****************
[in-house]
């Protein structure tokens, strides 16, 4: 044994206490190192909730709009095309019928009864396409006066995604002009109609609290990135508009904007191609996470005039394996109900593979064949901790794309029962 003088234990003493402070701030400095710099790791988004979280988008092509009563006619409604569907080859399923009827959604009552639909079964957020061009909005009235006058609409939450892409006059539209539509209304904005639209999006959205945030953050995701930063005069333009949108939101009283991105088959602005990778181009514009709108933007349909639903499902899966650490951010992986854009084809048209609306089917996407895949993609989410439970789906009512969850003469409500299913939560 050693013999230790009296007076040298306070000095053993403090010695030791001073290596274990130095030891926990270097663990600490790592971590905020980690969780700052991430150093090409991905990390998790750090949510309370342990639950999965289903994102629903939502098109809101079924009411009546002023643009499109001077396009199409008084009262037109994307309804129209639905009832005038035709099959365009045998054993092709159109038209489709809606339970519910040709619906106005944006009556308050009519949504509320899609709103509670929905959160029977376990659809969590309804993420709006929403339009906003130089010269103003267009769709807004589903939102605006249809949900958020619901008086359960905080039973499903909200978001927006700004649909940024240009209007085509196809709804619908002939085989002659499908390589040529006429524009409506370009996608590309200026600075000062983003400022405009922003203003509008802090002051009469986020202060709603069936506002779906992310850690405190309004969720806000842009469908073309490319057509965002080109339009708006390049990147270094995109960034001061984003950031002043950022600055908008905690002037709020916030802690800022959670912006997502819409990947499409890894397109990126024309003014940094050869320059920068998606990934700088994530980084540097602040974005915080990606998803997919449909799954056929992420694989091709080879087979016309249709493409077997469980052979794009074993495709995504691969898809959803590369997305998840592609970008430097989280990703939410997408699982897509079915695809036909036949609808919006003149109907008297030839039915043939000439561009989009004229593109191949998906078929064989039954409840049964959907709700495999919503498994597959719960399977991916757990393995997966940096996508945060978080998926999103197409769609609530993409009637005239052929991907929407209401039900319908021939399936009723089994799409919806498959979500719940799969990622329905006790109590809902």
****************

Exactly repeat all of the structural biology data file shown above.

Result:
[in-house]
């Protein structure tokens, strides 16, 4: 044994206490190192909730709009095309019928009864396409006066995604002009109609609290990135508009904007191609996470005039394996109900593979064949901790794309029962 003088234990003493402070701030400095710099790791988004979280988008092509009563006619409604569907080859399923009827959604009552639909079964957020061009909005009235006058609409939450892409006059539209539509209304904005639209999006959205945030953050995701930063005069333009949108939101009283991105088959602005990778181009514009709108933007349909639903499902899966650490951010992986854009084809048209609306089917996407895949993609989410439970789906009512969850003469409500299913939560 050693013999230790009296007076040298306070000095053993403090010695030791001073290596274990130095030891926990270097663990600490790592971590905020980690969780700052991430150093090409991905990390998790750090949510309370342990639950999965289903994102629903939502098109809101079924009411009546002023643009499109001077396009199409008084009262037109994307309804129209639905009832005038035709099959365009045998054993092709159109038209489709809606339970519910040709619906106005944006009556308050009519949504509320899609709103509670929905959160029977376990659809969590309804993420709006929403339009906003130089010269103003267009769709807004589903939102605006249809949900958020619901008086359960905080039973499903909200978001927006700004649909940024240009209007085509196809709804619908002939085989002659499908390589040529006429524009409506370009996608590309200026600075000062983003400022405009922003203003509008802090002051009469986020202060709603069936506002779906992310850690405190309004969720806000842009469908073309490319057509965002080109339009708006390049990147270094995109960034001061984003950031002043950022600055908008905690002037709020916030802690800022959670912006997502819409990947499409890894397109990126024309003014940094050869320059920068998606990934700088994530980084540097602040974005915080990606998803997919449909799954056929992420694989091709080879087979016309249709493409077997469980052979794009074993495709995504691969898809959803590369997305998840592609970008430097989280990703939410997408699982897509079915695809036909036949609808919006003149109907008297030839039915043939000439561009989009004229593109191949998906078929064989039954409840049964959907709700495999919503498994597959719960399977991916757990393995997966940096996508945060978080998926999103197409769609609530993409009637005239052929991907929407209401039900319908021939399936009723089994799409919806498959979500719940799969990622329905006790109590809902």